Almost a quarter of a century after the Kyoto Protocol – which established a practical framework for implementing the United Nations Framework Convention on Climate Change – the financial industry’s progress in meeting commitments to environmental, social and governance principles has, arguably, been disappointingly slow.
Data from State Street Global Advisors (SSGA), collected in the firm’s 2018 Institutional Investor Survey, indicates that at that time, just 27% of investors in the US were incorporating ESG factors “into at least half of their investments”, while in Europe and the Asia-Pacific region, the equivalent figures were just 17% and 15%, respectively (SSGA, ‘Performing for the Future: ESG’s Place in Investment Portfolios’, 2018).
Nonetheless, it is encouraging that the largest group of respondents in this Funds Europe 2020 Investor & Adviser Survey say that the Covid-19 crisis has reinforced the importance of ESG principles (37%). A further 32% say that ESG is likely to become mandatory for asset managers as a condition for securing investment mandates in the next few years (fig 8). ;
It is also noteworthy that only about a fifth of respondents believe that commitment to ESG principles will be diluted as industry participants focus on recovery from the pandemic.
Looking into this issue in further detail, more than two-thirds of respondents say that the behaviour of corporates towards their employees during the pandemic will have a significant influence on how they are rated in ESG terms when it recedes (fig 9).
For those companies that have not managed their environmental, social or governance responsibilities well, more than 50% say that companies will suffer brand damage as a result of crisis actions taken during the pandemic. Only 14% of respondents believe that the Covid-19 crisis will have no impact on how ESG ratings are given to corporates.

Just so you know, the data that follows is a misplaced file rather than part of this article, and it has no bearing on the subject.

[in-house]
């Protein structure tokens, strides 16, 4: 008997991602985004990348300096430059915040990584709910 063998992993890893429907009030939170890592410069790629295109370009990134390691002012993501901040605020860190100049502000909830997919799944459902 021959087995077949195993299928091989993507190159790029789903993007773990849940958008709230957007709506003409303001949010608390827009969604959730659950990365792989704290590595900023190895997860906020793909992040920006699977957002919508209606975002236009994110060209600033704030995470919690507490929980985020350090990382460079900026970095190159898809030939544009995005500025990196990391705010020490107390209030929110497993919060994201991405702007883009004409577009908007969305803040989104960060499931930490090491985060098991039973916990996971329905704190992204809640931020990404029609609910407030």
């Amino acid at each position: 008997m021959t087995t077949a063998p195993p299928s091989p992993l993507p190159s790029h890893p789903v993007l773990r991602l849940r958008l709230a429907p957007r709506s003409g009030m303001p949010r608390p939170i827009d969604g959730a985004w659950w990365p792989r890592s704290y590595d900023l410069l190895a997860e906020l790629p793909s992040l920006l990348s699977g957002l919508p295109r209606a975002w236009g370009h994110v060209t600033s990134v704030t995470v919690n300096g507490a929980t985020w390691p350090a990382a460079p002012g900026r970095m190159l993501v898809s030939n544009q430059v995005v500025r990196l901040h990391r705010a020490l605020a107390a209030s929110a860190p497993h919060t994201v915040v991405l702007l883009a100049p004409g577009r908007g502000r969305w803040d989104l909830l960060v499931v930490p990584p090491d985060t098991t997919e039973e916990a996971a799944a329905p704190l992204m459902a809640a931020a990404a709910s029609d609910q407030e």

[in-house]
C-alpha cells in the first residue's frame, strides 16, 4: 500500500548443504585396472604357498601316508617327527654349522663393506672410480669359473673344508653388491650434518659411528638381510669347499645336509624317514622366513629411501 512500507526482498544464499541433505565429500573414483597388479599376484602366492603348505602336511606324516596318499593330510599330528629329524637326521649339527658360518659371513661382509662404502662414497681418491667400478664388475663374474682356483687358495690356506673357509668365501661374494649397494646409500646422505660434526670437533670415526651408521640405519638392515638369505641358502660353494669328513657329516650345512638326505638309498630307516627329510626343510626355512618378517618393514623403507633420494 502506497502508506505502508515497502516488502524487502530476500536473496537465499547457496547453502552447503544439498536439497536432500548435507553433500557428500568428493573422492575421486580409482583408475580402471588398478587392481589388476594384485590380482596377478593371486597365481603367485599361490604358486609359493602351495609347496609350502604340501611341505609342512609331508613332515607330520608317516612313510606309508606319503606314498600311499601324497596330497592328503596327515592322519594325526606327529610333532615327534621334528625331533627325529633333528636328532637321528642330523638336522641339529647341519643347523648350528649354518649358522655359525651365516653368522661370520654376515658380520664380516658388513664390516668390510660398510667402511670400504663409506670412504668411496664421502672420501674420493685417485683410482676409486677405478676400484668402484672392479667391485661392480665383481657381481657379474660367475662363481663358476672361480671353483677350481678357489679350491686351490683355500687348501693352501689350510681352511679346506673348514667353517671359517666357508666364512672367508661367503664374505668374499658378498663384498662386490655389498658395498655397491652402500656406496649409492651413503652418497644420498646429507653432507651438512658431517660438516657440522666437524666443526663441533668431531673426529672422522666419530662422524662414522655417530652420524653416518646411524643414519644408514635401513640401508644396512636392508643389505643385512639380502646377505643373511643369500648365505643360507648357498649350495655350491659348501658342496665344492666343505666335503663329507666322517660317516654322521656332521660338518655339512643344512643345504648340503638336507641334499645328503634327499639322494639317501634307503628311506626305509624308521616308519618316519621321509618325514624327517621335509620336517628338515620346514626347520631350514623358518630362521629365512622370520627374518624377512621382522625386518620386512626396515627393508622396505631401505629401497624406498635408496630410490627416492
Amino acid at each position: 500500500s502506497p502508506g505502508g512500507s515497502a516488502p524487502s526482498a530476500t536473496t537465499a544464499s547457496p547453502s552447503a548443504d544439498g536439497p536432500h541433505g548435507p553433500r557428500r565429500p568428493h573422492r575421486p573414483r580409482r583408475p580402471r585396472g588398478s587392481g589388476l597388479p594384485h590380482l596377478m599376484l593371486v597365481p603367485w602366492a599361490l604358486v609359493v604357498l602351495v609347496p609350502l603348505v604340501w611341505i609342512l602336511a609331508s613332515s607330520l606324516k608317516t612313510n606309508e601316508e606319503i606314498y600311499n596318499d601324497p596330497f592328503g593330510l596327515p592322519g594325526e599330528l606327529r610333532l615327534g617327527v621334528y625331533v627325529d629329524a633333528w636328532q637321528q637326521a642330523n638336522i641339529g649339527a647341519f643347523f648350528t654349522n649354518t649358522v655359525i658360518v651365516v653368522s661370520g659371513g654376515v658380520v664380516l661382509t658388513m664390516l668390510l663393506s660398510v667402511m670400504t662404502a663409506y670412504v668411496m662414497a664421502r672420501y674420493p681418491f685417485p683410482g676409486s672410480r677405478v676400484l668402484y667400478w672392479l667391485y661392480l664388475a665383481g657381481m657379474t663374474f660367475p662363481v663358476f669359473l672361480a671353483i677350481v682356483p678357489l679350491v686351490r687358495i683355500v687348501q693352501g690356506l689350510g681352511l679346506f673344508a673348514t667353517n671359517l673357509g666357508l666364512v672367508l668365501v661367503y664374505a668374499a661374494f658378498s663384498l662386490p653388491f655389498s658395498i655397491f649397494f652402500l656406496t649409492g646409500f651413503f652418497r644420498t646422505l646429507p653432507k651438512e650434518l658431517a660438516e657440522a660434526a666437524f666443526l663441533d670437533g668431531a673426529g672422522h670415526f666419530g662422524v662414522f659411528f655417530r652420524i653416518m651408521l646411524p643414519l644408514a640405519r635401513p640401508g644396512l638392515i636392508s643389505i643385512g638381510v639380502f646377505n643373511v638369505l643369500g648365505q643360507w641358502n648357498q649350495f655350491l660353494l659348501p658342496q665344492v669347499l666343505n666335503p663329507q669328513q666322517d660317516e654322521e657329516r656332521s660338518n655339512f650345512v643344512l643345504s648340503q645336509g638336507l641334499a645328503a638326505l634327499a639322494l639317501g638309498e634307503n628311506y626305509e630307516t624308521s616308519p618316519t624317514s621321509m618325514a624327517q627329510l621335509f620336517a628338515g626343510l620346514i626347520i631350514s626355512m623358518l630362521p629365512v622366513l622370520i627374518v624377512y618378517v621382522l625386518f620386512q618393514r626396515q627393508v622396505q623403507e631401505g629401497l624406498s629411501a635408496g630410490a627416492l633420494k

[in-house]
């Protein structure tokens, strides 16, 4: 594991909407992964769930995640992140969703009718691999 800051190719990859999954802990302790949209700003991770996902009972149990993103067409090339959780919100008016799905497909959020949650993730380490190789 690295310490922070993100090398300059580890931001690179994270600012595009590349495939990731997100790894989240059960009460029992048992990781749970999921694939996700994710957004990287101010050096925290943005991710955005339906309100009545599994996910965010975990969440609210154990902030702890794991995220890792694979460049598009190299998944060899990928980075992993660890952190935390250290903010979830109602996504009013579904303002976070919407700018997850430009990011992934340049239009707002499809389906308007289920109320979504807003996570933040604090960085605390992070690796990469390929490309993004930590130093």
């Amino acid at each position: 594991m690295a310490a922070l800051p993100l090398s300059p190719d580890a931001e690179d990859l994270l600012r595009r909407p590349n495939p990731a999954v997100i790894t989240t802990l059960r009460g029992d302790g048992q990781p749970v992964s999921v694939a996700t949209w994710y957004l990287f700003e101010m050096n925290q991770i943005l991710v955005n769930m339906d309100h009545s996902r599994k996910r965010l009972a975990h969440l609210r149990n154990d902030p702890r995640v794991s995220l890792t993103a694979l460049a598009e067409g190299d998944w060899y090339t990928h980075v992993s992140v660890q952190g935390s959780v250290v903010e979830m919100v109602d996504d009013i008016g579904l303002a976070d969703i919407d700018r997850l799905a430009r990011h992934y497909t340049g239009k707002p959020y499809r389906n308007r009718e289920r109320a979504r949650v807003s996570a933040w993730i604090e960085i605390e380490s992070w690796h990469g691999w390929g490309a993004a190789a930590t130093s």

Calastone observes that ESG investment used to struggle to gain real, mainstream traction among investors. This was primarily due to a lack of understanding and consistency around what ESG investment means and what ESG products offer. But it also reflects a perception that ESG investment may entail lower returns (Calastone, ‘Tracking Global Fund Flows: International Fund Flow Report, 2020’, page 12).
However, ESG funds are now capturing growing market share as investors opt for strategies that conform to their environmental and social concerns. “They remain small as a share of AuM (just 3.4% in the UK), but they have exploded in popularity,” says the Calastone report. “ESG funds are also benefiting from a large marketing push by the fund management industry, partly in response to very strong investor demand for ESG products and partly because they offer better margins for managers. Indeed, because ESG funds tend to be actively managed, they are also the one area of real strength for active equity funds, which are otherwise suffering at the expense of their passive counterparts. 99% of ESG fund flows in the UK are into active funds.”